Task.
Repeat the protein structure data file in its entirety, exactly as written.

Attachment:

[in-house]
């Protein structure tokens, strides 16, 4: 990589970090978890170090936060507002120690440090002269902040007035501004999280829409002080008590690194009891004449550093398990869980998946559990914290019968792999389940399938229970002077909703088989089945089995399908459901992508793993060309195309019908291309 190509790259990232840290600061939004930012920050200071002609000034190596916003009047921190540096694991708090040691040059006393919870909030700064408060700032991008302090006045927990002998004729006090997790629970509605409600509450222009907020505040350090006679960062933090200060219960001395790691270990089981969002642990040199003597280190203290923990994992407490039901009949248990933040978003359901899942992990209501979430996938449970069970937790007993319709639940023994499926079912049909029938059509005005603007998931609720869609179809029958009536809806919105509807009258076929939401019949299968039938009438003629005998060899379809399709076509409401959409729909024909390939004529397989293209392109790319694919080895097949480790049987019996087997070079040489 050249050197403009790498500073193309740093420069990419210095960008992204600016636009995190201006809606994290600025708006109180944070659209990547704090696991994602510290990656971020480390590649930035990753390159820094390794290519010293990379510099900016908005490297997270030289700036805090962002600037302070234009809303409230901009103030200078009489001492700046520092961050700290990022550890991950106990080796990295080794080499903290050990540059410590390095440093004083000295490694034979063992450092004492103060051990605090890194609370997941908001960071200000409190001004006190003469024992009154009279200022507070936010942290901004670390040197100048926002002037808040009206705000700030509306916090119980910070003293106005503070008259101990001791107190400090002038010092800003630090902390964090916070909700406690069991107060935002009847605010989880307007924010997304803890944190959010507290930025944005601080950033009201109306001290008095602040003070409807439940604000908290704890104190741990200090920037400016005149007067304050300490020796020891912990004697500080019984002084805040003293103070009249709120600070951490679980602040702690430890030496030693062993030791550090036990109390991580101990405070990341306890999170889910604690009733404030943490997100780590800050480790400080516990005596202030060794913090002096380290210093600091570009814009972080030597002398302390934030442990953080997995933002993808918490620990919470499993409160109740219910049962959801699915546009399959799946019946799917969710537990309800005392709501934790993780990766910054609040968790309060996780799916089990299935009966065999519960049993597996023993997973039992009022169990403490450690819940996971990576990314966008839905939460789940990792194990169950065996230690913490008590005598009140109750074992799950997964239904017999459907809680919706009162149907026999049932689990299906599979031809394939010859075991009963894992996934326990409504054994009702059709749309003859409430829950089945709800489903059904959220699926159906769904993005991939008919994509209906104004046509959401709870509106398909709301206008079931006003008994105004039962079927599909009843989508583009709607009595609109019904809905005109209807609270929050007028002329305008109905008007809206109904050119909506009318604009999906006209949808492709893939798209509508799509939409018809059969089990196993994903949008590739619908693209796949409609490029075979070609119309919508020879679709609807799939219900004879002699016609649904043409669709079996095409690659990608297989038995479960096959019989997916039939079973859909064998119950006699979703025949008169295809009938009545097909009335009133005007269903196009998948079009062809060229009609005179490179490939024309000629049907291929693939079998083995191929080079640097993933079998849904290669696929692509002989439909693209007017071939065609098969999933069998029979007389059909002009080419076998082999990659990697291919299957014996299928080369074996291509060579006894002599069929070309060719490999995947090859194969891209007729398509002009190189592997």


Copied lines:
[in-house]
């Protein structure tokens, strides 16, 4: 990589970090978890170090936060507002120690440090002269902040007035501004999280829409002080008590690194009891004449550093398990869980998946559990914290019968792999389940399938229970002077909703088989089945089995399908459901992508793993060309195309019908291309 190509790259990232840290600061939004930012920050200071002609000034190596916003009047921190540096694991708090040691040059006393919870909030700064408060700032991008302090006045927990002998004729006090997790629970509605409600509450222009907020505040350090006679960062933090200060219960001395790691270990089981969002642990040199003597280190203290923990994992407490039901009949248990933040978003359901899942992990209501979430996938449970069970937790007993319709639940023994499926079912049909029938059509005005603007998931609720869609179809029958009536809806919105509807009258076929939401019949299968039938009438003629005998060899379809399709076509409401959409729909024909390939004529397989293209392109790319694919080895097949480790049987019996087997070079040489 050249050197403009790498500073193309740093420069990419210095960008992204600016636009995190201006809606994290600025708006109180944070659209990547704090696991994602510290990656971020480390590649930035990753390159820094390794290519010293990379510099900016908005490297997270030289700036805090962002600037302070234009809303409230901009103030200078009489001492700046520092961050700290990022550890991950106990080796990295080794080499903290050990540059410590390095440093004083000295490694034979063992450092004492103060051990605090890194609370997941908001960071200000409190001004006190003469024992009154009279200022507070936010942290901004670390040197100048926002002037808040009206705000700030509306916090119980910070003293106005503070008259101990001791107190400090002038010092800003630090902390964090916070909700406690069991107060935002009847605010989880307007924010997304803890944190959010507290930025944005601080950033009201109306001290008095602040003070409807439940604000908290704890104190741990200090920037400016005149007067304050300490020796020891912990004697500080019984002084805040003293103070009249709120600070951490679980602040702690430890030496030693062993030791550090036990109390991580101990405070990341306890999170889910604690009733404030943490997100780590800050480790400080516990005596202030060794913090002096380290210093600091570009814009972080030597002398302390934030442990953080997995933002993808918490620990919470499993409160109740219910049962959801699915546009399959799946019946799917969710537990309800005392709501934790993780990766910054609040968790309060996780799916089990299935009966065999519960049993597996023993997973039992009022169990403490450690819940996971990576990314966008839905939460789940990792194990169950065996230690913490008590005598009140109750074992799950997964239904017999459907809680919706009162149907026999049932689990299906599979031809394939010859075991009963894992996934326990409504054994009702059709749309003859409430829950089945709800489903059904959220699926159906769904993005991939008919994509209906104004046509959401709870509106398909709301206008079931006003008994105004039962079927599909009843989508583009709607009595609109019904809905005109209807609270929050007028002329305008109905008007809206109904050119909506009318604009999906006209949808492709893939798209509508799509939409018809059969089990196993994903949008590739619908693209796949409609490029075979070609119309919508020879679709609807799939219900004879002699016609649904043409669709079996095409690659990608297989038995479960096959019989997916039939079973859909064998119950006699979703025949008169295809009938009545097909009335009133005007269903196009998948079009062809060229009609005179490179490939024309000629049907291929693939079998083995191929080079640097993933079998849904290669696929692509002989439909693209007017071939065609098969999933069998029979007389059909002009080419076998082999990659990697291919299957014996299928080369074996291509060579006894002599069929070309060719490999995947090859194969891209007729398509002009190189592997």